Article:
Metals have been traded as valuables or commodities for years. The beginning investor may be wondering about the nuances of investing in different types of metals. Some metals produce better returns than traditional stock portfolios, but it’s important to know the difference between base metals and precious metals.
What Are Precious Metals?
Precious metals are considered high-end valuables and are often used for bullion production, jewelry, fine dinnerware, and decorative accessories. The best known precious metals include gold and silver, but there are others as well. Palladium and platinum are both in the precious metal category, considered the gray cousins to gold and sometimes commanding better pricing than the yellow metal. All of these metals are considered valuable because society places high value on them. Some have industrial use, but for the most part, precious metals are coveted because they are rare and are seen as solid standards of wealth. Gold and silver have been valued in societies all over the world for centuries.
Buying gold and silver coins, gold jewelry, obtaining platinum accessories or trading for palladium bullion has been going on for years because all of these items can often return far more money when sold again than what was originally paid. Their ability to increase in value over time makes them worth obtaining.
What Are Base Metals?
Base metals are, for the most part, industrial commodities. They are widely available and consumed in manufacturing and assembly. Pricing varies with the laws of supply and demand, often making good investments when purchased in bulk. Price differentials create large selling opportunities a bit later. These metals are frequently traded on commodity markets and are rarely used for jewelry purposes. Instead, investors look to manufacturing trends to make profits on base metal investing. Many base metal investors are larger brokerage houses that buy thousands of units of a commodity and then sell them a few hours later on minute price changes. Because so much is bought at one time, the daily shift in price can produce profits. This is not the arena for a consumer investor, however.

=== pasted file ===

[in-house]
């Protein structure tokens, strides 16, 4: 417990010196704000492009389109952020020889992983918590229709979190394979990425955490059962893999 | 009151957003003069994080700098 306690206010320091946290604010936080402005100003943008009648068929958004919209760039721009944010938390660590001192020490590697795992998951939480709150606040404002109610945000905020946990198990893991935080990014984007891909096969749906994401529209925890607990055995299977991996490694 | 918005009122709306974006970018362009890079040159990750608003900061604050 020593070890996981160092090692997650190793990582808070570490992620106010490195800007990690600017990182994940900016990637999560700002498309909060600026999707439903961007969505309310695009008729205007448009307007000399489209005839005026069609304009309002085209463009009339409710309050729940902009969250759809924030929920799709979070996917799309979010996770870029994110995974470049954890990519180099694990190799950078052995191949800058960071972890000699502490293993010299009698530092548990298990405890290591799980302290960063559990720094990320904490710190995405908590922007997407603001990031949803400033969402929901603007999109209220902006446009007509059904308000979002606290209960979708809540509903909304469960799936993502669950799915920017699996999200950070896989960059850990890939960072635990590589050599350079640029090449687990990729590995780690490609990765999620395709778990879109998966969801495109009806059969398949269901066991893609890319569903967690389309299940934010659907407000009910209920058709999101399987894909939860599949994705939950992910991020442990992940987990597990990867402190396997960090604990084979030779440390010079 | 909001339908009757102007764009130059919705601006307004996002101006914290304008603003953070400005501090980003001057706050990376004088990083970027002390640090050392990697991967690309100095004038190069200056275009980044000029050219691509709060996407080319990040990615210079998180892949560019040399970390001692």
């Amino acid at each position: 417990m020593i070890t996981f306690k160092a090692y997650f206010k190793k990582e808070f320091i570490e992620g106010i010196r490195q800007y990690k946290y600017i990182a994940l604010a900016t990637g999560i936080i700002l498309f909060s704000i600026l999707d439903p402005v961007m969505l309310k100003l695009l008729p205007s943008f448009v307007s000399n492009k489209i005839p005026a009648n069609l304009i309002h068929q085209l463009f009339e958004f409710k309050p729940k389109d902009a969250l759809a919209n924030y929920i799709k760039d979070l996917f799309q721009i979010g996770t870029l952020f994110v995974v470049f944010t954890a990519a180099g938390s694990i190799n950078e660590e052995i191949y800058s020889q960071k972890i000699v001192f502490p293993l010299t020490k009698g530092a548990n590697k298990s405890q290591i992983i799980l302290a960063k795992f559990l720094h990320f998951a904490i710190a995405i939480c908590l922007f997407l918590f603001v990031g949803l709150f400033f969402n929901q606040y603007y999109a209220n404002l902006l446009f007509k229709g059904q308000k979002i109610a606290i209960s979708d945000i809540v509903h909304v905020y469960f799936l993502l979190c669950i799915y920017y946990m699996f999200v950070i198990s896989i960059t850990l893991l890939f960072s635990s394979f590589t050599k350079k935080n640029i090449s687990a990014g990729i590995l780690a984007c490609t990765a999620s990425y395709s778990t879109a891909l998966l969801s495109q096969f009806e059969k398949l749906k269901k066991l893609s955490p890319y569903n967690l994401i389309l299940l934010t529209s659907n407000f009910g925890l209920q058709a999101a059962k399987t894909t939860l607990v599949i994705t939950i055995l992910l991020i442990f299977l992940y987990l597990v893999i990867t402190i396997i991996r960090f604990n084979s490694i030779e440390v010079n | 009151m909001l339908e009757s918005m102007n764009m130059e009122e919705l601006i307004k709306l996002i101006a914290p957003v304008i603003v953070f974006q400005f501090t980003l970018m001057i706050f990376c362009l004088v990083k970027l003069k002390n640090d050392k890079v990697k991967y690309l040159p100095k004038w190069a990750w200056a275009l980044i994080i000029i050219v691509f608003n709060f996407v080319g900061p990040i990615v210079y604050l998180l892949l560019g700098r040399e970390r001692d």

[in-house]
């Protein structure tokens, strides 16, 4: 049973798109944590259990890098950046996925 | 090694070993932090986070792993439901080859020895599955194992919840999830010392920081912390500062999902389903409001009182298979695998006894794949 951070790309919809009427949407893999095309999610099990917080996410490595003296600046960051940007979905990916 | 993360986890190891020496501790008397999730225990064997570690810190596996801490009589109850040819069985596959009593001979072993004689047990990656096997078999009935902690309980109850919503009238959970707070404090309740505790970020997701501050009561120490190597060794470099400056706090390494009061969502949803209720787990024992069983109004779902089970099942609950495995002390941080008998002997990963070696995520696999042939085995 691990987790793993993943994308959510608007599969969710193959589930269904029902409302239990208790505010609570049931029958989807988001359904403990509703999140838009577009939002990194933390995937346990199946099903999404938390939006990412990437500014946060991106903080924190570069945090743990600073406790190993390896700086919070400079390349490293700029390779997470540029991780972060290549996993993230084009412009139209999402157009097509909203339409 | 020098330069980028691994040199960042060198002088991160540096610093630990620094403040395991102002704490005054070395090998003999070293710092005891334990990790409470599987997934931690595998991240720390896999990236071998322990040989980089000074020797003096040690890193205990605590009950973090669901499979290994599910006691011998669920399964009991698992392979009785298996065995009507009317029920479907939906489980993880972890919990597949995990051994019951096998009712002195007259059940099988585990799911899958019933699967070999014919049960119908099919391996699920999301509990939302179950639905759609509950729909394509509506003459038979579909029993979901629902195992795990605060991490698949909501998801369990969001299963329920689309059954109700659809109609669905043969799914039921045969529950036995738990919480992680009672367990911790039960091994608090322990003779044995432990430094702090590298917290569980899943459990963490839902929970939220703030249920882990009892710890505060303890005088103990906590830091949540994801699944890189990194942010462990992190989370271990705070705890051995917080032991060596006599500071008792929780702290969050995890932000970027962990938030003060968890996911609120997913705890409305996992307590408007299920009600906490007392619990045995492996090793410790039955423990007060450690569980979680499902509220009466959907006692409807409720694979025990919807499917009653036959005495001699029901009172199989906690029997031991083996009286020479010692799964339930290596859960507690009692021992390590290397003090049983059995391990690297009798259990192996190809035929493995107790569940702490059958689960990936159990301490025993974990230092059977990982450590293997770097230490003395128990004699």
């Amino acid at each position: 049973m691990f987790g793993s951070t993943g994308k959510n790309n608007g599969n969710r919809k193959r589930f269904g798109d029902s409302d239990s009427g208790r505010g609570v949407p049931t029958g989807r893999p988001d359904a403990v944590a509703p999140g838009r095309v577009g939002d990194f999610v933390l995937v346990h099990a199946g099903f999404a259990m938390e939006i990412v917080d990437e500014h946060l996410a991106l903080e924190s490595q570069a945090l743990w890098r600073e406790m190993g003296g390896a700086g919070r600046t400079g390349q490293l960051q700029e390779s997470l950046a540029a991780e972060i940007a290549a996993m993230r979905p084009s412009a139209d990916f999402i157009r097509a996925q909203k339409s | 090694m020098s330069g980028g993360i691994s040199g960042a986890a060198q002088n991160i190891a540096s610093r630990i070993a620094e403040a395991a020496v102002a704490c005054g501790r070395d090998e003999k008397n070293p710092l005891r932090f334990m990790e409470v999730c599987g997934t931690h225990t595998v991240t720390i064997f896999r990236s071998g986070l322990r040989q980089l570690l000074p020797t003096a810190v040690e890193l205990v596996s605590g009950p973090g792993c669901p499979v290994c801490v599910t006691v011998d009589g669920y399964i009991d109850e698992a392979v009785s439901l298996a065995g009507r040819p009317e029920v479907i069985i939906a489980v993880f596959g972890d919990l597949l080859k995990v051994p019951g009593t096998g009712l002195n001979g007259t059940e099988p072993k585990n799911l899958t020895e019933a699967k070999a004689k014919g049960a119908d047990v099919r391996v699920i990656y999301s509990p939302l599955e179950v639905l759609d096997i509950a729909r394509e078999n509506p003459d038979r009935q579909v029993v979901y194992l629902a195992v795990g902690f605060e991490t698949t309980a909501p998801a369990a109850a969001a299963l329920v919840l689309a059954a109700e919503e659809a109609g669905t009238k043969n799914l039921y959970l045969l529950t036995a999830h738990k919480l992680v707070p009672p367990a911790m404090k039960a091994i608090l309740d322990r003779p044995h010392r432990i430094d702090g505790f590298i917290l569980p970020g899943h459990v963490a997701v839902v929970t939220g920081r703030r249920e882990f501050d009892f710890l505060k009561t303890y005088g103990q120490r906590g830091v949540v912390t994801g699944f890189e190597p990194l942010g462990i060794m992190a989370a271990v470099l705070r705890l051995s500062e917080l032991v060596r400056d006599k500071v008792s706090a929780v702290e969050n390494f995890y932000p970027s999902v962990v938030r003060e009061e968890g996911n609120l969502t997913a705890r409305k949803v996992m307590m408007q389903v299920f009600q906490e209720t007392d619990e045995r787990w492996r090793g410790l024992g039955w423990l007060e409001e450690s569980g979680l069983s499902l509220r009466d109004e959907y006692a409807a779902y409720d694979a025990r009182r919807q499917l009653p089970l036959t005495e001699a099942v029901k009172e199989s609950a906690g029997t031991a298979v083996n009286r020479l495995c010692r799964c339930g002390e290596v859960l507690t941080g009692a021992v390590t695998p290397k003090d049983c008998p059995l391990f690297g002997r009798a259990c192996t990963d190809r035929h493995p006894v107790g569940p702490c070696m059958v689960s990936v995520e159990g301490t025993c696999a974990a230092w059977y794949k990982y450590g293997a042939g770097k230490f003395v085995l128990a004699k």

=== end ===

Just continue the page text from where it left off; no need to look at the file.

Because base metal markets are highly technical and industry-driven, they require a lot of homework to understand. Base metals include such materials as copper, lead, steel, iron, nickel, aluminum, zinc and even uranium. These metals should never be confused with precious metals investing.
Precious Metals Investing
For those who want to get started investing in metals and potentially see early profits, precious metals may pay off far faster than base metals. Investing in gold coins and investing in silver coins are easy ways to start building a precious metals portfolio. Two markets drive precious metals: bullion investing and coin collecting. Bullion investing trades on the spot market value of a coin or metal. Coin collecting trades on the unique nature of a given coin, its condition, date of minting, and rarity. The two values can be compounded on top of each other for a combined profit.
However, precious metals investing takes homework and some understanding of how, when and where to buy and sell. Buying and selling gold and silver coins are the most common ways of investing in precious metals although investors also have the ability to invest in coins through a precious metals IRA, also referred to as a gold IRA or silver IRA.
Base metals are a commodity for manufacturing, and their value is driven by commodity markets. They should not be confused with precious metals, which have far greater. For consumers, precious metals are a better choice for ongoing investment as they provide a good hedge against traditional stock market investing, and their price has traditionally increased. SBC Gold has many educational resources for the first time precious metals investor. Learn more about investing in gold and silver with our Precious Metals Investor Guide – Free!